Judge Price speaks to local students

Published 9:18 am Monday, August 17, 2015

Warren County Judge Johnny Price visited Vicksburg and Warren Central high schools Wednesday morning to let students in the county know what is expected of them.

In addition to welcoming high school students back for a new school year, Price explained the four standing orders that could land a student in the court system and how to avoid them.

“Hopefully everybody will have a good academic year, and I’m here to explain some things to you that ought to be self evident,” he said. “Some types of conduct are not going to be tolerated on any school campus in Vicksburg or Warren County.”

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Price said there is a standing order for the resource officers, police and sheriffs that could lead to students getting into trouble.

“The first, which ought to be obvious, is no weapons on the school campus,” he said. “That includes knives, razors, guns, and that ought to be obvious.”

Price said the second category is narcotics.

“You don’t bring marijuana, you don’t bring prescription pills, or anything else like that on school campus,” he said. “By school campus I don’t only mean this facility. I mean football games, cheerleading practice, ROTC, extracurricular activities, school bus, cafeteria — you know you’re not supposed to do that.”

The third category Price identified was fighting.

“Fighting is not going to be tolerated,” he said. “Last year we had an incident where a couple of young guys got in a little scrap, and the next thing you know, there were several other guys jumping in and we had to have the police department out here.”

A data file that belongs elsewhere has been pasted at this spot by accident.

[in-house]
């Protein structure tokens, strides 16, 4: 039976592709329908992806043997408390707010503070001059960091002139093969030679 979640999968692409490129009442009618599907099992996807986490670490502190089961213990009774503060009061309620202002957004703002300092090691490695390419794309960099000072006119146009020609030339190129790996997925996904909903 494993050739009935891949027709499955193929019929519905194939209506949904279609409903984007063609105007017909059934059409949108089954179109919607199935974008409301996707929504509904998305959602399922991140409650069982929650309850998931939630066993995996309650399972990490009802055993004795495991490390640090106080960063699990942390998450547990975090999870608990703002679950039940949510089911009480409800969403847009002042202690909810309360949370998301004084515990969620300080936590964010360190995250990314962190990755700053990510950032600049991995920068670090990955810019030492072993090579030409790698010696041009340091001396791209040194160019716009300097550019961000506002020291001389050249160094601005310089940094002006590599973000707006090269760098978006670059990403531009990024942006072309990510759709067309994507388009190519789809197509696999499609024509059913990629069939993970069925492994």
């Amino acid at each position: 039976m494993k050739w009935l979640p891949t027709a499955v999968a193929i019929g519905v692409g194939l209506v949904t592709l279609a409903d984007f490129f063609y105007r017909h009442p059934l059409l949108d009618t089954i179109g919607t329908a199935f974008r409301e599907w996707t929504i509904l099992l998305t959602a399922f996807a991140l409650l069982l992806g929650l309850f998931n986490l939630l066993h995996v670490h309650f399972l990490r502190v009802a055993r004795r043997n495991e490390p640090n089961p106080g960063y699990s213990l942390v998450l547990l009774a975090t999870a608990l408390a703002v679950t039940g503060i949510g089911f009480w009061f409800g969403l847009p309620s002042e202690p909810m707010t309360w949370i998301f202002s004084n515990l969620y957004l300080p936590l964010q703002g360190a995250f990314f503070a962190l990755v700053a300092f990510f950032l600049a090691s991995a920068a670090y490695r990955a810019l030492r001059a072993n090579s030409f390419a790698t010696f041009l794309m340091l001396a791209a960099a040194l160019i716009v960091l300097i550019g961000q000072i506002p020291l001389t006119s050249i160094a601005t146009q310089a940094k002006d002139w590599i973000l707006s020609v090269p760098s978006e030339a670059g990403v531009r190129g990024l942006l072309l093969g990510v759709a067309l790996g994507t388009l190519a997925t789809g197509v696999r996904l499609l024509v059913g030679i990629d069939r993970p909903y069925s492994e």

Price said the fourth category is a student who shows disrespect or aggression to any adult.

“Aggression or disrespect to your teachers, cafeteria ladies, bus drivers, football coaches or administrators will not be tolerated,” he said. “These people don’t have to tolerate you getting up in their face making rude comments, and for goodness sake, don’t ever touch one.”

Price said the reason he went to the schools is because he doesn’t want the students to end up in trouble.

“That’s why I’m taking time to explain in advance the consequences for those actions,” he said. “I don’t want to see you in youth court.”

Price said there is no doubt one or two will push the barriers and end up in youth court.

“When you do come to youth court, I’ll get to sit there and say, ‘Well, I told you so,’” he said. “The penalty will be doubly harsh.”

Price said students do not want to violate any of the four standing orders.

“The consequence is going to be swift, and it’s going to be harsh,” he said. “I don’t want to see any of you in trouble. Life is too short for that.”